Relaxed and color treated hair can be, and is being, thermal styled with excellent results. It's a fact that such hair has undergone chemical changes that involve cystine bond cleavage (or transformation), and a resultant decrease in tensile strength. If properly processed, however, the hair is still in reasonable condition and can withstand thermal styling. The key to maintaining good hair condition under these circumstances are:
1) Good and consistent conditioning
2) Temperature monitoring (remember that chemically processed hair requires less heat than virgin hair).
3) Keeping mechanical manipulation and styling stress to a bare minimum (combing and brushing while blow drying). It is also important that clients refrain from thermal styling on a day-to-day basis if healthy hair is a goal. Rather, wrapping, pin curling and roller sets are preferred methods of maintaining hairstyles until the next appointment.
When it comes to permanent waved (curly permed) hair, thermal styling must be approached with this awareness: permanent waved hair will relax to a significant extent when thermal styled by any method. Many permanent wave systems on the market today claim to offer style variety and adaptability (from curly to straight back to curly again). This will work only to a limited extent and for a limited period of time. Whenever permanently waved hair is blow dried, thermal curled and/or roller set, the definition of the original curl or wave pattern will weaken significantly. With continued styling manipulation and exposure to heat, the curly style will not bounce back and may become difficult to style in any manner. Another factor when considering the thermal styling of permanent waved hair dryness. The active ingredient in permanent wave systems (ammonium thioglycolate), is very drying to African American hair. As previously pointed out in this article, heat, is also drying to the hair. When your clients want straight styles, it's best to allow the permanent wave to grow out, and to use a warm pressing comb until the hair is long enough to cut. At that time the virgin hair can be chemically relaxed.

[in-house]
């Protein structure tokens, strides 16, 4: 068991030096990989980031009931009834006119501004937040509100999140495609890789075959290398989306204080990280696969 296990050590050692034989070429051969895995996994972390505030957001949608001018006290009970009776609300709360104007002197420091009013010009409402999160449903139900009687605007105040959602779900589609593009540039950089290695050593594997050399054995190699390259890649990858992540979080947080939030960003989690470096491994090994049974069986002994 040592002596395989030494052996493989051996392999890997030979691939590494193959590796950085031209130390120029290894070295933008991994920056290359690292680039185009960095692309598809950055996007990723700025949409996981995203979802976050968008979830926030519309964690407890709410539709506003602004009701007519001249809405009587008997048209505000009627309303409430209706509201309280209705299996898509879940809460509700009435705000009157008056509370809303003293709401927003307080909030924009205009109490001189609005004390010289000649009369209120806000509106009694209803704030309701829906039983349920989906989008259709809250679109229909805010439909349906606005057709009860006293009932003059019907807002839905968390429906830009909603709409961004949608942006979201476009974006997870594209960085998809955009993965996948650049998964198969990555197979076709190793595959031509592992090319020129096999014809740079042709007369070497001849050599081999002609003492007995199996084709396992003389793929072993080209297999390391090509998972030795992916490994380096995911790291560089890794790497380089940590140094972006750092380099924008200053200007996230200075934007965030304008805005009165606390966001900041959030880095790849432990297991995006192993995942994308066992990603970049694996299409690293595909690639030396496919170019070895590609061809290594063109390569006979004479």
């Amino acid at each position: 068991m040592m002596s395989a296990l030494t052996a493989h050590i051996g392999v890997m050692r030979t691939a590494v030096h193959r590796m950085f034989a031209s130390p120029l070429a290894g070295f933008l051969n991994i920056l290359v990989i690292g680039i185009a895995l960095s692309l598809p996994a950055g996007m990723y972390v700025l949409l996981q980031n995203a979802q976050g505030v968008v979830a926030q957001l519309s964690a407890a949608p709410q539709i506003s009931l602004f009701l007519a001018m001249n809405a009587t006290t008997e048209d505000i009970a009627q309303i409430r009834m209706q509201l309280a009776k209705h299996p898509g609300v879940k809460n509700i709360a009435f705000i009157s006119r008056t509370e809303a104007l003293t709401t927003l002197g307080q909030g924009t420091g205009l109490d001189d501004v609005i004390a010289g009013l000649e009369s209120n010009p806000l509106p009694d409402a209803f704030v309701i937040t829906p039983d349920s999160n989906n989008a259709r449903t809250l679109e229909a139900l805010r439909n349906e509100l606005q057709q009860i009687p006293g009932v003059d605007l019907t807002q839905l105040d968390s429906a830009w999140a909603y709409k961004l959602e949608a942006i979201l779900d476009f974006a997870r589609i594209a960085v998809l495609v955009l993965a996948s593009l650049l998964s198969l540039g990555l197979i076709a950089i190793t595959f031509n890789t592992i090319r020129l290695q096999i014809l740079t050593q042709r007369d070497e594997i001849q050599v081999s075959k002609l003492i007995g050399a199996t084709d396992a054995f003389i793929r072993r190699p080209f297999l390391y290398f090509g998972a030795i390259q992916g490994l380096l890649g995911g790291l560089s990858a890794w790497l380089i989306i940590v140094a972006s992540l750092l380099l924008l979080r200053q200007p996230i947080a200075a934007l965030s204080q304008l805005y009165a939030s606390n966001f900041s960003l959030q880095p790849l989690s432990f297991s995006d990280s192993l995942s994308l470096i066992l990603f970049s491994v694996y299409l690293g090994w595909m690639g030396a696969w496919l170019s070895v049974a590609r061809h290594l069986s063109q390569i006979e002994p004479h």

PLEASE NOTE: The temperatures of the thermal styling appliances noted in this blog post were determined in laboratory tests, involving a limited number of brands. The temperatures are not meant to represent all professional styling devices on the market.